If I am right on that assumption, what we are seeing in this clause is the Government giving order-making powers to an outside body not directly answerable to Parliament. My puzzle is why that is necessary.

In my amendment I have retained the power with the Secretary of State but I have said very clearly that I understand where the Government are coming from. They want the agency to have power to act quickly, I suspect because these are emergency orders. I have worded my amendment to say that on receiving a request by the agency he “shall" make the orders, so that he would have no option other than to make them--but he, after all, is the Secretary of State. He is answerable to Parliament and he will be making the orders. I believe that is a much more sensible way of doing it.

No doubt the Minister will tell me that other agencies have been granted order-making powers, and that may well be the case; but in a way I am not sure that just because we have a precedent that makes it right. We have an increasing avalanche of secondary legislation. If noble Lords looked at our Order Paper on Tuesday they would have seen three or four pages of secondary legislation which the Government have laid before Parliament since the Summer Recess began at the end of July. Those noble Lords who have heard me before will know that I am not entirely satisfied with the scrutiny that either House of Parliament gives to secondary legislation.

My suspicions were doubly raised when I read that an agency is to be given that order-making power. I suspect that they will be negative rather than affirmative orders, so assuming for a minute that we

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wish to ask the Minister why these order-making powers have been taken then we pray against them. If we have a debate the agency that has exercised the power will not be able to come and answer. The Secretary of State will have to answer for something that he himself has not done.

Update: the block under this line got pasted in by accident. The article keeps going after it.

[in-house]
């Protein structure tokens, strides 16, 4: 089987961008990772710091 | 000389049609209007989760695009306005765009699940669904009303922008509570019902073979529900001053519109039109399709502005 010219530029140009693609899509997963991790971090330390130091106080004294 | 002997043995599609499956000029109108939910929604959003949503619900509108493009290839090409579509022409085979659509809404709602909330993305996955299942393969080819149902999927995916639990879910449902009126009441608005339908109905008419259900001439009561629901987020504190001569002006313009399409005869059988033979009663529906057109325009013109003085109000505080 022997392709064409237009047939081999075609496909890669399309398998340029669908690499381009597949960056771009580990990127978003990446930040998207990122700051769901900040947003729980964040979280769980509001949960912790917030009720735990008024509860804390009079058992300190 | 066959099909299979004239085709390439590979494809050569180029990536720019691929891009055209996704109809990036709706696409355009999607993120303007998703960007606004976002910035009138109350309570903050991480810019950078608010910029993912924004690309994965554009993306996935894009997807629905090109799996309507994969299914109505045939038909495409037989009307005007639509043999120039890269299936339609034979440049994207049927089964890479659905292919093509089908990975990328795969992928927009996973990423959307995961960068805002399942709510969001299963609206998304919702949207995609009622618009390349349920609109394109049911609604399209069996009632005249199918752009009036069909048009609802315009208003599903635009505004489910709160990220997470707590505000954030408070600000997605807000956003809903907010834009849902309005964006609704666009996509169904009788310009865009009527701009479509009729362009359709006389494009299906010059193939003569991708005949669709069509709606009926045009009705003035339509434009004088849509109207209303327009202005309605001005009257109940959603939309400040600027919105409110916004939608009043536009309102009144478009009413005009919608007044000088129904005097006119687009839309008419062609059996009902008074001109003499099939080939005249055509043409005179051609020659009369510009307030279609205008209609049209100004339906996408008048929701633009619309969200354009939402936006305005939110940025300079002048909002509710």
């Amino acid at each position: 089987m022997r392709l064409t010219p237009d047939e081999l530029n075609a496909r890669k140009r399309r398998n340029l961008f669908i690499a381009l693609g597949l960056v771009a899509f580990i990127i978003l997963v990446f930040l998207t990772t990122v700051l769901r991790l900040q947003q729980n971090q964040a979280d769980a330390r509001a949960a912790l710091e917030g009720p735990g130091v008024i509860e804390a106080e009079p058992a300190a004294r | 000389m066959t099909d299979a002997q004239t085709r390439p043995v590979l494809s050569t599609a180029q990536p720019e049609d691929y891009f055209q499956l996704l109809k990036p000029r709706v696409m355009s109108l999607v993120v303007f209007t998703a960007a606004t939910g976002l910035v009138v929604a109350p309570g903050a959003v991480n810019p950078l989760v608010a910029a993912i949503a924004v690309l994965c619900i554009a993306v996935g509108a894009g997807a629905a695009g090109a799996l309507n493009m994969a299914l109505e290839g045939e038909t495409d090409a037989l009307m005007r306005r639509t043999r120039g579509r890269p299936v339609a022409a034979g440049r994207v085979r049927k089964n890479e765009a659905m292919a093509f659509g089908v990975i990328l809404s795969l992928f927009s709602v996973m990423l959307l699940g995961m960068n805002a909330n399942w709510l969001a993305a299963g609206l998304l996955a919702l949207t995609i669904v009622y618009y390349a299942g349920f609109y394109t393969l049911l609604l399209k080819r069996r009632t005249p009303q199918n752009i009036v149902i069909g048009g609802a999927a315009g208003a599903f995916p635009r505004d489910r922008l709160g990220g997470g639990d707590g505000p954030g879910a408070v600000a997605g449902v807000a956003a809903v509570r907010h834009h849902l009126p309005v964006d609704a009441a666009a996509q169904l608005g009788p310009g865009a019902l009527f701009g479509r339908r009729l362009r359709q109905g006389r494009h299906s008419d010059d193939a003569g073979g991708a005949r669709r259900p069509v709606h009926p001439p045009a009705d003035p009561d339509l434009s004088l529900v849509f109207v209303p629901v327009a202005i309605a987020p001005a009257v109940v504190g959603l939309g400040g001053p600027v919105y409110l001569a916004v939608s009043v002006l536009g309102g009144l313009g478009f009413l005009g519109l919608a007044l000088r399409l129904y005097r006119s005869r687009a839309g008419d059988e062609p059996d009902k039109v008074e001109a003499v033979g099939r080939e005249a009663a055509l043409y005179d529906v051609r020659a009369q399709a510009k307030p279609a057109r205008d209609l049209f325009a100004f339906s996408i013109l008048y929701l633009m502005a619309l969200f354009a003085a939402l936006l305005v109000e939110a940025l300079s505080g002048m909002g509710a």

I find this a difficult way for us to proceed. It is giving outside non-democratic bodies the right to make legislation. It may well be that the Government of whom I was a member have done it, but I honestly do not think that necessarily makes it right. We all owe a duty to watch secondary legislation; indeed this House and the other place ought to scrutinise secondary legislation in much more detail and far more effectively than at present, because very often the secondary legislation is what drives the legislation. It is not the primary legislation at all. I speak as someone who has made quite a lot of secondary legislation in my time, so I know that the devil is often in the detail of secondary legislation.

I want the Government to explain why they have decided to go down this route. Why cannot they just leave the power with the Secretary of State and ensure that if requested to put in an emergency order the Secretary of State is obliged to do so? Perhaps they might give examples where they think this might not be a wise procedure, and perhaps they could answer the question as to who is answerable to Parliament for that secondary legislation. Is it to be the Minister or are we to look at a system where the agency will come before Parliament and answer for its secondary legislation?

I have explained these amendments as much as I need. I am sure the Minister takes on the probing point I am making. I look forward to a reply. I beg to move.